Thursday, April 03, 2008

Using my time wisely

There are lots of ways you can spend your time. Some bad, some good. GWB's plan to spread democracy to Muslim countries: bad use of time. GWB reading a book like Three Cups of Tea so he might actually understand what's going in middle east countries: good use of time. My plan to be a lifelong Chicago Cubs fan: well, maybe not a bad use of time, but at best a questionable use of time. Me spending last Monday making Ragu alla Bolognese for a couple of friends: awesome use of time! So to keep it positive, I'll dwell on that.

Last Monday we made plans to have a couple of friends to dinner, and since indoor slow-cooking season is coming to and end, even here in unusually cold and wet PDX, it was the perfect time to pull out this recipe from my to-do list. First off, when it comes to pasta sauces, for me bolognese comes in second only to my beloved carbonara. You spend all day slowly watching something bubble away in a big pot, and when it comes time to serve it up, everyone can taste the love. Forget the trendy food nerd movement, this is real "slow food". I came across this recipe in the NY Times Magazine a few weeks ago. It's adapted from chef Marco Canora of Manhattan's Hearth, Insieme and Terroir restaurants. It's his versions of his grandmother's bolognese, and it was simply stunning. The article also states: "Another indication of a nearly finished ragù is that the evaporated liquids leave behind a sauce as thick as pudding. 'It’s done when it reaches that sexy consistency,' Canora says." Thick, super intense (it has a lot of tomato paste...don't be afraid, it works....that gets cooked to lengthen and intensify its flavor and texture), this was a huge hit, and incredibly easy to put together. All it takes is time, and on a day off with friends on the way for dinner, what could be a better way to make use of it?
*** *** ***
Beef Bolognese
adapted from Insieme in Manhattan

6 tablespoons unsalted butter
6 tablespoons extra-virgin olive oil
1 ½ cups finely chopped onions
¾ cup finely chopped celery
¾ cup finely chopped carrots
Kosher salt and freshly ground black pepper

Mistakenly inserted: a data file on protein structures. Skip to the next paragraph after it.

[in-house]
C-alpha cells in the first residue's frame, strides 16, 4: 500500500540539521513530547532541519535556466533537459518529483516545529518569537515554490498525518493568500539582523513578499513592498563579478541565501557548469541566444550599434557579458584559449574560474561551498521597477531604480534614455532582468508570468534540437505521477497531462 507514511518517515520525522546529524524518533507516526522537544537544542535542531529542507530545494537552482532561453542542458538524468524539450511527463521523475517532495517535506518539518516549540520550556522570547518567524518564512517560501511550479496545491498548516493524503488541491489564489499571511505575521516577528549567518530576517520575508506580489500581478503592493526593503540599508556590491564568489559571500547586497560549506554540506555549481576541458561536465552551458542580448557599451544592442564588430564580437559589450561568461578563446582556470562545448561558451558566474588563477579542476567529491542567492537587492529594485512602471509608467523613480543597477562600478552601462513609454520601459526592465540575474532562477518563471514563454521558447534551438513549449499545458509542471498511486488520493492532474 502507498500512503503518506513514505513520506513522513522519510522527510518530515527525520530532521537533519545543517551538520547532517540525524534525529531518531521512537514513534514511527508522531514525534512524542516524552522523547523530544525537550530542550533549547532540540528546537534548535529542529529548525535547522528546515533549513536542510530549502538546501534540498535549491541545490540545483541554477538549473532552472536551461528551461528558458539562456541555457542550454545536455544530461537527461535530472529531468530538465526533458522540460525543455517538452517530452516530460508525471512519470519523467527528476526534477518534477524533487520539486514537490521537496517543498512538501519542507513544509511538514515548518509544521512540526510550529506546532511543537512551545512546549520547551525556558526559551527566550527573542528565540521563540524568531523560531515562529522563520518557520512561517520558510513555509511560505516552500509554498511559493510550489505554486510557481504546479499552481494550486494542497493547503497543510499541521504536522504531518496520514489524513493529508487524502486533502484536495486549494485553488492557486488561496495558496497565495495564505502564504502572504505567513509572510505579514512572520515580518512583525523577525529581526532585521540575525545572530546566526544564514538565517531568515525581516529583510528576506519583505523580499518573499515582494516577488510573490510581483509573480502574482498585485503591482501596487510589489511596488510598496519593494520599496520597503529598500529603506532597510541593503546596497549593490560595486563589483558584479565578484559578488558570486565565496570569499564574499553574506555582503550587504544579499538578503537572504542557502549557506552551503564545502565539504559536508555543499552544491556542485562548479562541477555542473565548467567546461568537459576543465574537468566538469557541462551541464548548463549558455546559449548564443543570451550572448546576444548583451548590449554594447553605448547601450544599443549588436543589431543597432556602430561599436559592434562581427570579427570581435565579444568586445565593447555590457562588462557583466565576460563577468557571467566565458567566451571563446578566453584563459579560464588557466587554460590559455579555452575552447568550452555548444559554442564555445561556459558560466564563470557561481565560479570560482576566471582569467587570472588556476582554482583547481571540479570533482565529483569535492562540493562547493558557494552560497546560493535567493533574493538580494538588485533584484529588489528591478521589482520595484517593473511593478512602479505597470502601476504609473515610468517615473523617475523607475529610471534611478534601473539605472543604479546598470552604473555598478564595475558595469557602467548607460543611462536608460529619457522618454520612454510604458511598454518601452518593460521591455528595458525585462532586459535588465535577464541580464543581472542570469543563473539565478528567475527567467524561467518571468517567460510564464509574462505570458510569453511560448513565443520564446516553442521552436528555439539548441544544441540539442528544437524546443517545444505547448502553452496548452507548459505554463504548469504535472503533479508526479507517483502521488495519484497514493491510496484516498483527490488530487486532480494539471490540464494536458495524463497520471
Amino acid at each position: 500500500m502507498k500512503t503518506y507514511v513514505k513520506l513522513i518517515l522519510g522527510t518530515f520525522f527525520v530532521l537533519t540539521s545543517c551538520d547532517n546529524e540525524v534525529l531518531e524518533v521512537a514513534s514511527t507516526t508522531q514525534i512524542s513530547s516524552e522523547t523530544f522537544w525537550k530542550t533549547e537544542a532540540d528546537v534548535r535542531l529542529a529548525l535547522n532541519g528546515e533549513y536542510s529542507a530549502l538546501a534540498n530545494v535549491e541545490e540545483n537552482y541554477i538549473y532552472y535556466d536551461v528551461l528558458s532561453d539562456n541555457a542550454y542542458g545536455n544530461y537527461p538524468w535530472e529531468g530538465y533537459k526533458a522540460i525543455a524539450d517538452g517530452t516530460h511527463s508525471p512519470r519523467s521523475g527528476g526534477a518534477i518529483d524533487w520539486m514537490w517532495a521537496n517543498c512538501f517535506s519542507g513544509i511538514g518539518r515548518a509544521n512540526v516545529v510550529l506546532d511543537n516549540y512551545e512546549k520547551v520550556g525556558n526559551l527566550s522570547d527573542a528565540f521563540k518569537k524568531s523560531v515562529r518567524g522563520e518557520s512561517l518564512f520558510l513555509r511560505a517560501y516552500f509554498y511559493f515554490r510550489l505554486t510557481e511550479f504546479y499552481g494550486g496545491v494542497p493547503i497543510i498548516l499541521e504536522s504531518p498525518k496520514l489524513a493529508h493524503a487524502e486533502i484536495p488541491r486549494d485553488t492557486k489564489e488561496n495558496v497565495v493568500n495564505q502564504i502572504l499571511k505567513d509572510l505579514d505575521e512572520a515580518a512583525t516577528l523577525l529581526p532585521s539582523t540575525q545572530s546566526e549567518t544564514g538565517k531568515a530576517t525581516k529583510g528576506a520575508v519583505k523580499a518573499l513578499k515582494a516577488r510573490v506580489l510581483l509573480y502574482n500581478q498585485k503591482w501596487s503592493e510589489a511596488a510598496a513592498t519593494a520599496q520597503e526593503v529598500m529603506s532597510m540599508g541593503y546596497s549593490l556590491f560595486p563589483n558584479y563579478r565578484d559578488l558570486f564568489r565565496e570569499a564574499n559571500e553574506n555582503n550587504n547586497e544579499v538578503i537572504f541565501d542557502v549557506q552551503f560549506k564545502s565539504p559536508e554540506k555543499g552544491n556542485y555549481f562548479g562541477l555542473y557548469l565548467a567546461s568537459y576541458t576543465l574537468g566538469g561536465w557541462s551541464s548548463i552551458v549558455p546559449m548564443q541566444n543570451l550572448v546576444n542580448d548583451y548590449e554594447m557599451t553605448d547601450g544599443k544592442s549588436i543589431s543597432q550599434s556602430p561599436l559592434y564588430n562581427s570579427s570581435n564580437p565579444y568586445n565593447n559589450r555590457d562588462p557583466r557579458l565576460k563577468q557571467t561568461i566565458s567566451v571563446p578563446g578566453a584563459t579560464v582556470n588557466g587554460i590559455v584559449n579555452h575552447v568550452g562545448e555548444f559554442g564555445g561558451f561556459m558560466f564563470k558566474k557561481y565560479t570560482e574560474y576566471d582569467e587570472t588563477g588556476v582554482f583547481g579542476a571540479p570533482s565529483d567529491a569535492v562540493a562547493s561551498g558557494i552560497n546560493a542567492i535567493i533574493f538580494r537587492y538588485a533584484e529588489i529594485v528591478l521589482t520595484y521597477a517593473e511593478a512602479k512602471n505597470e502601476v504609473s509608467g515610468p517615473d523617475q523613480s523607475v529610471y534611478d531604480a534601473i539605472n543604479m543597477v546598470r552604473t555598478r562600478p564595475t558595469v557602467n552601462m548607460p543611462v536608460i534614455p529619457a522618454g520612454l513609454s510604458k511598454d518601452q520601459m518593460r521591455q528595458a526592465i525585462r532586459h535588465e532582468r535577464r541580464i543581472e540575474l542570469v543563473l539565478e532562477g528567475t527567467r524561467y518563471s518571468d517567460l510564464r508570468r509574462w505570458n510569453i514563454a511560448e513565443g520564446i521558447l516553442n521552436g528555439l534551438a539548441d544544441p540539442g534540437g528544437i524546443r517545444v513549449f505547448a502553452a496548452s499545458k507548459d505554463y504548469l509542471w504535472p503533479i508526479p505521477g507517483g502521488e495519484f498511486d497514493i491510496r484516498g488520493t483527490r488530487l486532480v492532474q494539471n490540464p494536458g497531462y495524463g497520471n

1 clove garlic, minced
1 pound ground beef
1/3 pound pancetta, finely chopped
1 1/3 cups tomato paste
1 ½ cups whole milk
2 cups red wine
2 2/3 cups whole canned tomatoes, drained of juices and torn
4 cups meat stock
Penne or pappardelle, cooked al dente
Grated Parmesan.

1. Combine the butter and olive oil in a large, heavy saucepan set over medium heat. When hot, add the onions, celery and carrots, season with salt and pepper and cook, stirring frequently, until the vegetables start to brighten in color, about 20 minutes.

2. Add the garlic, and just before it starts to brown, add the beef and pancetta. Season with salt and pepper. Cook, stirring occasionally, until the meat is thoroughly browned, about 25 minutes. Stir in the tomato paste and cook for 5 minutes. Add the milk and cook at a lively simmer until the milk is absorbed, 10 to 15 minutes. Add the wine and simmer until the pan is almost dry. Stir in the tomatoes and the stock, scraping the bottom of the pan with a wooden spoon. Bring to a gentle simmer and cook for 3 hours (I let mine go for 3-1/2 hours), stirring occasionally. Skim the fat off the surface as it cooks. Toss with al dente penne or pappardelle and serve with grated Parmesan.
Serves 6.
The sauce, after about 90 minutes...looking good!


Anonymous said...


This is Dave Miller at Think Out Loud. (We talked before our Meat show back in February.)

In case you haven't tried it yet, I thought you might be interested in this Gourmet Mag. recipe for pasta with anchovy, bread crumbs, and dill. I've made it twice, and am in love:


Peas&Carrots said...

Give this a try. This recipe is similar to one from The Food of Italy, WhiteCap Books. GREAT BOOK! The difference is the addition of chicken livers (4 oz). The recipe calls to trim and finely chop. Trust me, you won't even know they are there and the richness it adds to the sauce is unbelievable. I don't eat chicken livers but would not dream of omitting this from the list of ingredients. Another fabulous recipe from this book is the Cannnelloni. A must try!

Anonymous said...

This comment is for the bolognese recipe. According to Marcella Hazan, a renowned Italian cookbook writer, you should add the milk and let it reduce down before adding in the tomatoes. The purpose of adding the milk is to protect it from the acidic bite of the wine and tomatoes. He recipe for Bolognese Meat Sauce on page 203 of "Essentials of Classic Italian Cooking" states: "Add salt immediately when sautéing the meat to extract it's juices for the subsequent benefit of the sauce. Cook the meat in milk before adding wine and tomatoes to protect it from the acidic bite of the latter.". In my humble opinion, the best recipe for bolognese meat sauce comes from the cookbook entitled, "The New Basics" by Julee Rosso and Sheila Lukins, authors of the Silver Palate Cookbook. I'm just sayin'....